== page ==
Tuesday, June 19, 2007

Ghost in the machine: "fraud on a computer" claim survives

NetQuote, Inc. v. Byrd, 2007 WL 1725587 (D. Colo.)

Plaintiff NetQuote operates a web site that allows individuals to submit information about themselves and their insurance needs. NetQuote sells that information to insurance brokers and agents, who then contact the individuals with an insurance quote.

NetQuote sued MostChoice, a competitor, and Brandon Byrd, its employee. NetQuote alleged that MostChoice employed Byrd to pretend to be individuals interested in insurance quotes. He thus submitted hundreds of false inquiries to NetQuote’s web site, knowing that NetQuote’s clients would receive bad information that could not lead to a sale. NetQuote’s clients complained about the bad information, and some ended their relationships with NetQuote. To add false advertising to injury, MostChoice advertised itself as having superior accuracy and reliability in insurance referrals compared to NetQuote. NetQuote thus alleged fraud, tortious interference with business relations, common law unfair competition, false advertising under the Lanham Act, and deceptive trade practices under state law.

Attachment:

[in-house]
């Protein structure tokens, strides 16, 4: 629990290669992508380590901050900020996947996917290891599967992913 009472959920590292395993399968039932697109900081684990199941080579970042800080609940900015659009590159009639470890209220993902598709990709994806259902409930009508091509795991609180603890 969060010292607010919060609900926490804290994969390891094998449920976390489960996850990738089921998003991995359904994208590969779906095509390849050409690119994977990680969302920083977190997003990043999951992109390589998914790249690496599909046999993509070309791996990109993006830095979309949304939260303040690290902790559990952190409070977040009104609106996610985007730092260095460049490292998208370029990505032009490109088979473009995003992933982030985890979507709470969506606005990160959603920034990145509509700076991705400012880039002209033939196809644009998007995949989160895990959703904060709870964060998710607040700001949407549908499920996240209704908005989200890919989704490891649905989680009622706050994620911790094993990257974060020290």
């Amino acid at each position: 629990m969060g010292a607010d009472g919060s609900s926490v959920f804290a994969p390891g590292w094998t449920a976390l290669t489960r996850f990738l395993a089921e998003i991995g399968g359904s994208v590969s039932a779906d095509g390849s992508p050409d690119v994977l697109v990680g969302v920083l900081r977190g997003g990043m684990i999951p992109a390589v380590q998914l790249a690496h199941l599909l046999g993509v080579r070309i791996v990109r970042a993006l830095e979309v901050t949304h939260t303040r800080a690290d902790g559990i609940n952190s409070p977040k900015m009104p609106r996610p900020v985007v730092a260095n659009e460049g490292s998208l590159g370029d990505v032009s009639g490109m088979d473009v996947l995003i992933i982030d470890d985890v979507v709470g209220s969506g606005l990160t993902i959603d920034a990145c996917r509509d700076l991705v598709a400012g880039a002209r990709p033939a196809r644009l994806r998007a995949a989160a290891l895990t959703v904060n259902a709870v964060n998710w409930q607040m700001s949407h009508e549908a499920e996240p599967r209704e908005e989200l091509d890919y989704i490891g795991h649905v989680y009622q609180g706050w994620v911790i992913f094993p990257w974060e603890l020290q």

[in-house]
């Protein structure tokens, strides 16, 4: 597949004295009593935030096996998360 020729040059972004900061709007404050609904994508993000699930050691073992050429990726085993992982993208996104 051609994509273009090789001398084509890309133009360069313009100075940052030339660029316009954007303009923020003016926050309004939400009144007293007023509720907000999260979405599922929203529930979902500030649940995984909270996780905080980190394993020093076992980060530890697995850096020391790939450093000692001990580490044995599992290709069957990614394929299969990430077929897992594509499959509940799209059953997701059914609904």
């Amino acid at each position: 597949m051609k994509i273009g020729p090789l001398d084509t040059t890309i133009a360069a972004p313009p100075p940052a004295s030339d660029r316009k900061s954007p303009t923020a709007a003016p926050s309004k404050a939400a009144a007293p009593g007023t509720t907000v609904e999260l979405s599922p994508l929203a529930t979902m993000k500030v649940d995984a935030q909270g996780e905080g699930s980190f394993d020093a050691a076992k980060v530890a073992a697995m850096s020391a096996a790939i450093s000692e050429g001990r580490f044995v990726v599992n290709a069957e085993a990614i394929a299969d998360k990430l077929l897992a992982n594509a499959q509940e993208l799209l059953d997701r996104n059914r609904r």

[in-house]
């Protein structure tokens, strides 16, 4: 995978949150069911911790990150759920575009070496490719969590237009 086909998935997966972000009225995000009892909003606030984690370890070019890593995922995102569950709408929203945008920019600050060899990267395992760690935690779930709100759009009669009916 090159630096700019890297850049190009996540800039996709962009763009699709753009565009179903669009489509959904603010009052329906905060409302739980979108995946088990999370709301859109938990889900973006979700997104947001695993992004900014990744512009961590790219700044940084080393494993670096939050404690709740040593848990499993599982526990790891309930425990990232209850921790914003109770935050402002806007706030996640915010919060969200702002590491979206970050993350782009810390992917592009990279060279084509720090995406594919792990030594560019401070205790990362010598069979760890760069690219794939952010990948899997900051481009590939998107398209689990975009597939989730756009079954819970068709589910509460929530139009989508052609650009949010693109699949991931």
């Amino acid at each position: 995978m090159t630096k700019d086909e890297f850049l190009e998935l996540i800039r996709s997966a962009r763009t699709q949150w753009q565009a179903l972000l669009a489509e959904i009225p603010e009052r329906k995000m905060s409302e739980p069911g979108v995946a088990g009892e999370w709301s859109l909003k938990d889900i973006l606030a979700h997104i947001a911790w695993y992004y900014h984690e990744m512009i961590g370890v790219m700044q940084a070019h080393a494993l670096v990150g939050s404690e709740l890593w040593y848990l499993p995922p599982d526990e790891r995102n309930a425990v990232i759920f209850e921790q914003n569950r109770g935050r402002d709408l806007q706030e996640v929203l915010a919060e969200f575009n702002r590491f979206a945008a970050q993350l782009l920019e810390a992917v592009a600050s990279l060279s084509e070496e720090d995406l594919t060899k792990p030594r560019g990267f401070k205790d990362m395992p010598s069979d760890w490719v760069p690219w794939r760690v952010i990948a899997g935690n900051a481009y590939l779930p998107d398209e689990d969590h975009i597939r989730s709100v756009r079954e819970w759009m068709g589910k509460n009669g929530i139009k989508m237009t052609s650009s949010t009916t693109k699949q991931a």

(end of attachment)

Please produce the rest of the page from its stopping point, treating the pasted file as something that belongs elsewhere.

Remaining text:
Defendants argued that NetQuote’s computer system “forwards information submitted on its web site directly to insurance brokers without any person at NetQuote actually reviewing or acting on the information.” Thus, defendants argued that NetQuote couldn’t have relied on any false information.

Assuming that NetQuote needed to plead reliance under Colorado law, the court found its complaint sufficient. It alleged that it had developed filtering and monitoring systems to improve the accuracy of its information. Those systems reviewed every submission, and could only be evaded by the intentional effort of a person with industry experience. The court thus refused to hold that “a corporate party can rely on representations only if human eyes first review the information.” In fact, a corporation may be entitled to rely on information provided by computer systems; at least one California court has found that a computer system can act as an agent and rely on information it receives. Thrifty-Tel, Inc. v. Bezenek, 54 Cal.Rptr.2d 468, 474 (Cal.Ct.App.1996). Thus, NetQuote’s fraud claim survived.

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